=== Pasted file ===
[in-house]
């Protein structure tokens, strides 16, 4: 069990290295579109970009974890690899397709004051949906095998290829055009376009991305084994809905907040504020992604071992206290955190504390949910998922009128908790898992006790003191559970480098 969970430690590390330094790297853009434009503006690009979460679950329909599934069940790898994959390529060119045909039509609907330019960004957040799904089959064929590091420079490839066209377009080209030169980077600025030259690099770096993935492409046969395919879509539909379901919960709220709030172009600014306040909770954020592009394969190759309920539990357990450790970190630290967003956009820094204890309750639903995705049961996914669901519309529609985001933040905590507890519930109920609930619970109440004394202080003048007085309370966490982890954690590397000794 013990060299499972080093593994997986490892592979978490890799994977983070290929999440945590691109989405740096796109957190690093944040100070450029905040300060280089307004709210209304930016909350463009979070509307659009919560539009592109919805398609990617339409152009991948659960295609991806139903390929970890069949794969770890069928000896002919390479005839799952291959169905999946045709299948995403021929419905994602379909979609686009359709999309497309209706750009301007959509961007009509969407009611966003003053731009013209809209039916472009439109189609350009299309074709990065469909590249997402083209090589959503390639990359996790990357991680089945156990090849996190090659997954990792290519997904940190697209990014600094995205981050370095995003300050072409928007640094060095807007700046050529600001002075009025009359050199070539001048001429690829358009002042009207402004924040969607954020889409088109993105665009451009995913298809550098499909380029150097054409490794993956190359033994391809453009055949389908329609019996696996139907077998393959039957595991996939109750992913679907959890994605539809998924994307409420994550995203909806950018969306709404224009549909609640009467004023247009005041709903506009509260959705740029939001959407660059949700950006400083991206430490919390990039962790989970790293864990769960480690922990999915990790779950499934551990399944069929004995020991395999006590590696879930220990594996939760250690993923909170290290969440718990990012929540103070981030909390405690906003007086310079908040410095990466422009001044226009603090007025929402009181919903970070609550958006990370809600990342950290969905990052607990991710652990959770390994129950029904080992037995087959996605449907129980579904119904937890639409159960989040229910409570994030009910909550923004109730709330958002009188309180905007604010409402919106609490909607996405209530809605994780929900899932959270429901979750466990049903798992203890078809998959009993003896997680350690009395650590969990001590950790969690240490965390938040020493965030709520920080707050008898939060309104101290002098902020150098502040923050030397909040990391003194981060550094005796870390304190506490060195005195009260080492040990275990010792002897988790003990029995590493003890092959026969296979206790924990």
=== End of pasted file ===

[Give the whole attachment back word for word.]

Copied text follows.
[in-house]
């Protein structure tokens, strides 16, 4: 069990290295579109970009974890690899397709004051949906095998290829055009376009991305084994809905907040504020992604071992206290955190504390949910998922009128908790898992006790003191559970480098 969970430690590390330094790297853009434009503006690009979460679950329909599934069940790898994959390529060119045909039509609907330019960004957040799904089959064929590091420079490839066209377009080209030169980077600025030259690099770096993935492409046969395919879509539909379901919960709220709030172009600014306040909770954020592009394969190759309920539990357990450790970190630290967003956009820094204890309750639903995705049961996914669901519309529609985001933040905590507890519930109920609930619970109440004394202080003048007085309370966490982890954690590397000794 013990060299499972080093593994997986490892592979978490890799994977983070290929999440945590691109989405740096796109957190690093944040100070450029905040300060280089307004709210209304930016909350463009979070509307659009919560539009592109919805398609990617339409152009991948659960295609991806139903390929970890069949794969770890069928000896002919390479005839799952291959169905999946045709299948995403021929419905994602379909979609686009359709999309497309209706750009301007959509961007009509969407009611966003003053731009013209809209039916472009439109189609350009299309074709990065469909590249997402083209090589959503390639990359996790990357991680089945156990090849996190090659997954990792290519997904940190697209990014600094995205981050370095995003300050072409928007640094060095807007700046050529600001002075009025009359050199070539001048001429690829358009002042009207402004924040969607954020889409088109993105665009451009995913298809550098499909380029150097054409490794993956190359033994391809453009055949389908329609019996696996139907077998393959039957595991996939109750992913679907959890994605539809998924994307409420994550995203909806950018969306709404224009549909609640009467004023247009005041709903506009509260959705740029939001959407660059949700950006400083991206430490919390990039962790989970790293864990769960480690922990999915990790779950499934551990399944069929004995020991395999006590590696879930220990594996939760250690993923909170290290969440718990990012929540103070981030909390405690906003007086310079908040410095990466422009001044226009603090007025929402009181919903970070609550958006990370809600990342950290969905990052607990991710652990959770390994129950029904080992037995087959996605449907129980579904119904937890639409159960989040229910409570994030009910909550923004109730709330958002009188309180905007604010409402919106609490909607996405209530809605994780929900899932959270429901979750466990049903798992203890078809998959009993003896997680350690009395650590969990001590950790969690240490965390938040020493965030709520920080707050008898939060309104101290002098902020150098502040923050030397909040990391003194981060550094005796870390304190506490060195005195009260080492040990275990010792002897988790003990029995590493003890092959026969296979206790924990």